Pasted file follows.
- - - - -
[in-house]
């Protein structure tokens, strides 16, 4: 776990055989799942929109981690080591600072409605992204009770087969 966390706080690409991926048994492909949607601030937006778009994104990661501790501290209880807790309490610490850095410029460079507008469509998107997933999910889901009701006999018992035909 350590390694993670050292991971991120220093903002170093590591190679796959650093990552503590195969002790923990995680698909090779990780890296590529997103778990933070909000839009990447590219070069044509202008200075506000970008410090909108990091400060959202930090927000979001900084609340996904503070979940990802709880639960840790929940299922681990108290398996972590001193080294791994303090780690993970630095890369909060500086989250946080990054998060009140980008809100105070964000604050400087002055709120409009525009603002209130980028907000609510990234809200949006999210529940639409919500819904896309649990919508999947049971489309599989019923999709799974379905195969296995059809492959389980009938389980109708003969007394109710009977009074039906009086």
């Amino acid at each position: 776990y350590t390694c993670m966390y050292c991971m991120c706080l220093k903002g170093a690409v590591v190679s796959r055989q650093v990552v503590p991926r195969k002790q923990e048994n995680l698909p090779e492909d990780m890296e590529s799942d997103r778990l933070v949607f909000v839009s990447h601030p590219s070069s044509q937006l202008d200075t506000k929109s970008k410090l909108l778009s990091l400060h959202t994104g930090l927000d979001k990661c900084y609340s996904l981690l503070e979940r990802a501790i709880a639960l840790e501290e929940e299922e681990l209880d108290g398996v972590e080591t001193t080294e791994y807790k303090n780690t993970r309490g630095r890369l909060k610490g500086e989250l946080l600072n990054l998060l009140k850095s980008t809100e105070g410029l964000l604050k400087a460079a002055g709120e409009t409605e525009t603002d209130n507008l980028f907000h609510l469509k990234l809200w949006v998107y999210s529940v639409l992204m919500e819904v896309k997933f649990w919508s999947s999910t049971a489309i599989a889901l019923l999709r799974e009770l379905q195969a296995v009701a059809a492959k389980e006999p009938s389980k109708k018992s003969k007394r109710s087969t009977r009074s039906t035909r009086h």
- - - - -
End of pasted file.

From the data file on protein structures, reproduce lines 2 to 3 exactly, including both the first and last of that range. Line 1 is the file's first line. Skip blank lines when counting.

């Protein structure tokens, strides 16, 4: 776990055989799942929109981690080591600072409605992204009770087969 966390706080690409991926048994492909949607601030937006778009994104990661501790501290209880807790309490610490850095410029460079507008469509998107997933999910889901009701006999018992035909 350590390694993670050292991971991120220093903002170093590591190679796959650093990552503590195969002790923990995680698909090779990780890296590529997103778990933070909000839009990447590219070069044509202008200075506000970008410090909108990091400060959202930090927000979001900084609340996904503070979940990802709880639960840790929940299922681990108290398996972590001193080294791994303090780690993970630095890369909060500086989250946080990054998060009140980008809100105070964000604050400087002055709120409009525009603002209130980028907000609510990234809200949006999210529940639409919500819904896309649990919508999947049971489309599989019923999709799974379905195969296995059809492959389980009938389980109708003969007394109710009977009074039906009086």
């Amino acid at each position: 776990y350590t390694c993670m966390y050292c991971m991120c706080l220093k903002g170093a690409v590591v190679s796959r055989q650093v990552v503590p991926r195969k002790q923990e048994n995680l698909p090779e492909d990780m890296e590529s799942d997103r778990l933070v949607f909000v839009s990447h601030p590219s070069s044509q937006l202008d200075t506000k929109s970008k410090l909108l778009s990091l400060h959202t994104g930090l927000d979001k990661c900084y609340s996904l981690l503070e979940r990802a501790i709880a639960l840790e501290e929940e299922e681990l209880d108290g398996v972590e080591t001193t080294e791994y807790k303090n780690t993970r309490g630095r890369l909060k610490g500086e989250l946080l600072n990054l998060l009140k850095s980008t809100e105070g410029l964000l604050k400087a460079a002055g709120e409009t409605e525009t603002d209130n507008l980028f907000h609510l469509k990234l809200w949006v998107y999210s529940v639409l992204m919500e819904v896309k997933f649990w919508s999947s999910t049971a489309i599989a889901l019923l999709r799974e009770l379905q195969a296995v009701a059809a492959k389980e006999p009938s389980k109708k018992s003969k007394r109710s087969t009977r009074s039906t035909r009086h």